FASB Exposure Draft – ASU 2013-300
Disclosure of Uncertainties about an Entity’s Going Concern Presumption

If you’re an entity reporting under U.S. generally accepting accounting principles (GAAP), change could be on the horizon for how you assess and disclose the likelihood that you will not be able to continue to meet your financial obligations. Recently, the Financial Accounting Standards Board (FASB) released an exposure draft proposal outlining financial reporting standards for “going concern presumptions.”

Presently, there is no authoritative guidance regarding management’s responsibilities for evaluating or disclosing going concern uncertainties. Designed to help formally define management’s responsibility for assessing an entity’s going concern presumption, the Accounting Standard Update (ASU) should also help improve timeliness and the quality of entities’ going concern footnote disclosures. Currently, financial statements are prepared with the assumption that an entity will continue as a going concern unless its liquidation is already imminent.

What This Means for Your Company

Going forward, if the proposed ASU is passed, management will be responsible for assessing, on an annual and interim basis, the likelihood that the entity would be unable to meet its obligations as they become due within 24 months of the financial statement date.

Additionally, increased disclosures in the footnotes of the financial statements would be required to accommodate the assessment when at least one of the following thresholds is met:

  1. More likely than not (12-month threshold) – an entity will be unable to meet its obligations within 12 months after the financial statement date without taking actions outside the ordinary course of business. The “more likely than not” threshold is expected to be assessed at a greater than 50 percent chance of happening.
  2. Known or probable (24-month threshold) – an entity will be unable to meet its obligations within 24 months after the financial statement date without taking actions outside the ordinary course of business.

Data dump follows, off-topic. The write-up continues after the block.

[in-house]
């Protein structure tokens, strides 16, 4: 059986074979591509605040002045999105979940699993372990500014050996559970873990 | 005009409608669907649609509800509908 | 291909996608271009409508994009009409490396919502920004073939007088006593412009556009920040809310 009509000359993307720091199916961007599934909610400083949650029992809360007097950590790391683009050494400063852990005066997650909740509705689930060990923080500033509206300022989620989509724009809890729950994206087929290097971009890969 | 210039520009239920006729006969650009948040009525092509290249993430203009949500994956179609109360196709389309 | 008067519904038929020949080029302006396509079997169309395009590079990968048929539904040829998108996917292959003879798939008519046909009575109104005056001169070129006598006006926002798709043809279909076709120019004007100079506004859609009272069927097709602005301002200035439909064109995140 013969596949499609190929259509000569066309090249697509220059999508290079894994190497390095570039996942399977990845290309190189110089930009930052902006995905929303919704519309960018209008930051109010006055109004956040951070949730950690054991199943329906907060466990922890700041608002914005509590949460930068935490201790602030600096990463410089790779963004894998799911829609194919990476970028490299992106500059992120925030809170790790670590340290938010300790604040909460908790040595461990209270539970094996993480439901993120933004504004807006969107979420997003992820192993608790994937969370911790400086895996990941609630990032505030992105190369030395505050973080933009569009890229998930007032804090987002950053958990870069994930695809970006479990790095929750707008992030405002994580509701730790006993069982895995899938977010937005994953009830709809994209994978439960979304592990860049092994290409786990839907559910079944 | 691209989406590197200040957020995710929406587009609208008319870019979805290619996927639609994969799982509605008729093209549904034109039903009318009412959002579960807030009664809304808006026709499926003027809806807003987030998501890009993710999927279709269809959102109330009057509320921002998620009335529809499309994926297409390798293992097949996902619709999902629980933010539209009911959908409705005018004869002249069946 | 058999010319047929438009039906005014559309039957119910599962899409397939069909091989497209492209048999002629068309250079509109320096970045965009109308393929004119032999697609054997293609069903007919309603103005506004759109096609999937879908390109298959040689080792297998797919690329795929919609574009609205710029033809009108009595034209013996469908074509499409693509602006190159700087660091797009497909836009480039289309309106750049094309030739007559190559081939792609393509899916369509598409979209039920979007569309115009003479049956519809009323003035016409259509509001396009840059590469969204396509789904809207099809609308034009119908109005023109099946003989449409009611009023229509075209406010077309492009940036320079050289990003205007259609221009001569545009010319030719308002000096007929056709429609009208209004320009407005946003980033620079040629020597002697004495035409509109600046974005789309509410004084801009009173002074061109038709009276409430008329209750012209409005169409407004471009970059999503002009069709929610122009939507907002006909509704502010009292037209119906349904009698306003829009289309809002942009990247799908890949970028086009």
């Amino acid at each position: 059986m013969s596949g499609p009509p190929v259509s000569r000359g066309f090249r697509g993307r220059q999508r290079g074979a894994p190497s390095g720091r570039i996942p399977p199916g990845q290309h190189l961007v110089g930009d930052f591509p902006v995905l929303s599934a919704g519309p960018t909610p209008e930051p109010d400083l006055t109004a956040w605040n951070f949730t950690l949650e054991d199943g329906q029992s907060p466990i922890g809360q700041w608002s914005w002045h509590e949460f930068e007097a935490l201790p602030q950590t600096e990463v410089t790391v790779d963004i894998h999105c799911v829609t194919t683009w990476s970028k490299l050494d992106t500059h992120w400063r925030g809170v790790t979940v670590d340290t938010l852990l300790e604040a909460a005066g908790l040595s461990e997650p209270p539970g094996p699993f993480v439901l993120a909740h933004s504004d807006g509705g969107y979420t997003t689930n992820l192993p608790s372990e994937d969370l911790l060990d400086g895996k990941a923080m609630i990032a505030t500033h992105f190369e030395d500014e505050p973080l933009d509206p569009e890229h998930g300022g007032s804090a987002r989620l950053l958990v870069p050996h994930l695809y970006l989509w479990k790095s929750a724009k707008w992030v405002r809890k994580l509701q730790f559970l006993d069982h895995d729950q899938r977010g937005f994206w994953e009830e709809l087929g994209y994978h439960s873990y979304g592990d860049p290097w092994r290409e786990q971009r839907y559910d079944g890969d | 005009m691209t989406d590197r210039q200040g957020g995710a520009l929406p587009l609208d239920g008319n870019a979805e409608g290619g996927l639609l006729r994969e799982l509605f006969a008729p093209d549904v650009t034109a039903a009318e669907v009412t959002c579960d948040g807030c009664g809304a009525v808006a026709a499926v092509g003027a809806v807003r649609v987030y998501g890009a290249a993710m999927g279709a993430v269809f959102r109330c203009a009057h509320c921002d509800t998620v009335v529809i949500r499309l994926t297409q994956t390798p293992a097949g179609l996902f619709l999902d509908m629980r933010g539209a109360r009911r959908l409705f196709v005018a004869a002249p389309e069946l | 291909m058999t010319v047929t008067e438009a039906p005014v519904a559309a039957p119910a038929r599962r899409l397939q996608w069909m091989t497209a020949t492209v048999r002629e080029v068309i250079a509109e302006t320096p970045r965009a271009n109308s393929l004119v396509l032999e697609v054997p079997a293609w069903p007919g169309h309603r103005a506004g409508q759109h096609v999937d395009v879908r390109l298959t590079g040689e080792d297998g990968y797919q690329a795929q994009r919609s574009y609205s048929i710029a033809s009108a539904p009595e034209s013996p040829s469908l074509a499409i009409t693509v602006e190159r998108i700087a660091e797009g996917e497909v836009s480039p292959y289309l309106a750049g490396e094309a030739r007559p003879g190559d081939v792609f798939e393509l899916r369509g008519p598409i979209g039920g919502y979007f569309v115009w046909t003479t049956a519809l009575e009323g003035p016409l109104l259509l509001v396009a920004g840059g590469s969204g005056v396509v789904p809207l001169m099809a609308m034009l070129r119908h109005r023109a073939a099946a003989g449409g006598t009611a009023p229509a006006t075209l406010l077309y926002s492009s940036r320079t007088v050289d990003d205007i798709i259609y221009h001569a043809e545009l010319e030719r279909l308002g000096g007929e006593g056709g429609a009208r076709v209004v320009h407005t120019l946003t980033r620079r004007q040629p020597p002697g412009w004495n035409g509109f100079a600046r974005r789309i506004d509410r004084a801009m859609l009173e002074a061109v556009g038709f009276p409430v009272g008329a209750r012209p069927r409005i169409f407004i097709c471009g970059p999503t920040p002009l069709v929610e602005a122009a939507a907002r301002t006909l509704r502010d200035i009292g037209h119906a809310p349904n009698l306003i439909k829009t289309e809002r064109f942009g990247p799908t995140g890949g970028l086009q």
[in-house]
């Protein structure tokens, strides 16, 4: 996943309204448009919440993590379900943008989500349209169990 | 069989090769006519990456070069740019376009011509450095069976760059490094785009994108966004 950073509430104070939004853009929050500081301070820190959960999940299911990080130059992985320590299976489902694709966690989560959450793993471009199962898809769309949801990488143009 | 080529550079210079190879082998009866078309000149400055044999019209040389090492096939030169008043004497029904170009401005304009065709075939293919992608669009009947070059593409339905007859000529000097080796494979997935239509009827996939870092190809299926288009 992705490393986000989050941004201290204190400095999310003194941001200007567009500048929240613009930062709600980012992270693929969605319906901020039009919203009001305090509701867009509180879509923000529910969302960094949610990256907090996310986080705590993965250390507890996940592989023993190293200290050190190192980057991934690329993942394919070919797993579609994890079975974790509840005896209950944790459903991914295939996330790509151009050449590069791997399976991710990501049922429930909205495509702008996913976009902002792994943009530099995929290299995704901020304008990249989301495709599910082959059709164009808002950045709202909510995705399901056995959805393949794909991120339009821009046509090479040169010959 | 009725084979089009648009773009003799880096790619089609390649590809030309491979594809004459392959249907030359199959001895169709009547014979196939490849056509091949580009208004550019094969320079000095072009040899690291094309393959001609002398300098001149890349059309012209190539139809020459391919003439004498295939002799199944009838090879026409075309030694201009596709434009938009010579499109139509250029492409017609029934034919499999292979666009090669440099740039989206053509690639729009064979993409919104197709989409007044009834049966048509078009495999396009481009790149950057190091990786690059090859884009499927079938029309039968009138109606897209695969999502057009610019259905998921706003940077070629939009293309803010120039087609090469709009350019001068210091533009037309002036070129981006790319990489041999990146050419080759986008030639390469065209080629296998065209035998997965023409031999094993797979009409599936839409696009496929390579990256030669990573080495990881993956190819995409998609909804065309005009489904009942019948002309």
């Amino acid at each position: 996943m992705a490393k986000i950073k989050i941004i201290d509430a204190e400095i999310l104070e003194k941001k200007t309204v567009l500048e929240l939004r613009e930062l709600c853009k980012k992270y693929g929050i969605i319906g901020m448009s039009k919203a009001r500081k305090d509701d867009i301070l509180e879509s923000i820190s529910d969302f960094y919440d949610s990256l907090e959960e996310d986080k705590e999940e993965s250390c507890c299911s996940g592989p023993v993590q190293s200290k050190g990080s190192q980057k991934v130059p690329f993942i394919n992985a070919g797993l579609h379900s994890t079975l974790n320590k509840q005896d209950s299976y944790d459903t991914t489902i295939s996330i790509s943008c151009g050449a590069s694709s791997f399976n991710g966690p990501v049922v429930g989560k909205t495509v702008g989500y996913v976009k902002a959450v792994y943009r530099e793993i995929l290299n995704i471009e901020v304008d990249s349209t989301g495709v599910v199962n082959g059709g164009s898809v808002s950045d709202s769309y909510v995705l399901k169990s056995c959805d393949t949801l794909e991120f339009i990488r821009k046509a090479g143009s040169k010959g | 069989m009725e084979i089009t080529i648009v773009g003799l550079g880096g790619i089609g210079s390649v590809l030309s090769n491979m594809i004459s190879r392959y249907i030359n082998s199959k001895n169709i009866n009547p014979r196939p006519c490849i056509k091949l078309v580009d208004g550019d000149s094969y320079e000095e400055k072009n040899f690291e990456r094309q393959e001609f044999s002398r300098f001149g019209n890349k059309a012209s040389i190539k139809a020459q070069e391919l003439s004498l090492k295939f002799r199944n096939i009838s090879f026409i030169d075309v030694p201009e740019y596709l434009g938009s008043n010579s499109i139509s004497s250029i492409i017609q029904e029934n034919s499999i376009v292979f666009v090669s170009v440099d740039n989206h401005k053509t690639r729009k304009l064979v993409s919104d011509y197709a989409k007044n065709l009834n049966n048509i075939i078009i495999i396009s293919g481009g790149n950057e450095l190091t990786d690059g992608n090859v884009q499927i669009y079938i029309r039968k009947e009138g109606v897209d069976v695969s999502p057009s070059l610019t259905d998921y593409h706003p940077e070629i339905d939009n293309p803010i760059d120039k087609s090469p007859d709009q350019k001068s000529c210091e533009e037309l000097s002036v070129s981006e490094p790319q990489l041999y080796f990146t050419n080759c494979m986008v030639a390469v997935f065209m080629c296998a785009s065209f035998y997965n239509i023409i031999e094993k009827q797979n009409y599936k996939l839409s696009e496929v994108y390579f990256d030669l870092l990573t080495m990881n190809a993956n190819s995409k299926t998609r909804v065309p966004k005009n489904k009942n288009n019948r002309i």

When management’s assessments of the entity’s 12-month and/or 24-month thresholds are triggered, indicating a potential going concern uncertainty, management would be required to increase its disclosures while noting that the entity has a “potential inability” to meet its obligations.

This proposed ASU would not eliminate current generally accepted auditing standards (GAAS) which also discuss going concern uncertainties; however, it will affect how current guidance defines a “reasonable period of time.” Currently, the reasonable period is when an entity would still be operating for 12-months after the financial statement date as a going concern.

Under the new ASU, when conditions are known to exist for a period of 24-months of the financial statements date, the entity’s going concern assumption would be in jeopardy, and the entity would be required to disclose these facts, hence, changing the 12-month “reasonable period of time” to a 24-month threshold.

What to Do?

An effective date has yet to be determined since this is only in the exposure draft stages. It is important to have this on your radar, as you will need to apply the proposed guidance for the prospective reporting periods after the effective date if the ASU is put into place.

Doeren Mayhew encourages all interested parties to respond with comments to FASB no later than Sept. 24, 2013, via one of the following methods:

  1. Written comments to: Technical Director, File Reference No. 2013-300, FASB, 401 Merritt 7, PO Box 5116, Norwalk, CT 06856-5116,
  2. Email letter to: director@fasb.org, File Reference No. 2013-300,
  3. FASB website (www.fasb.org/jsp/FASB/Page/SectionPage&cid=1175805074609)

As developments occur in regard to this exposure draft, Doeren Mayhew will keep you up to date. In the meantime, if you have questions about how this will impact your financial reporting, please contact our accounting and audit specialists in Michigan, Houston and Florida.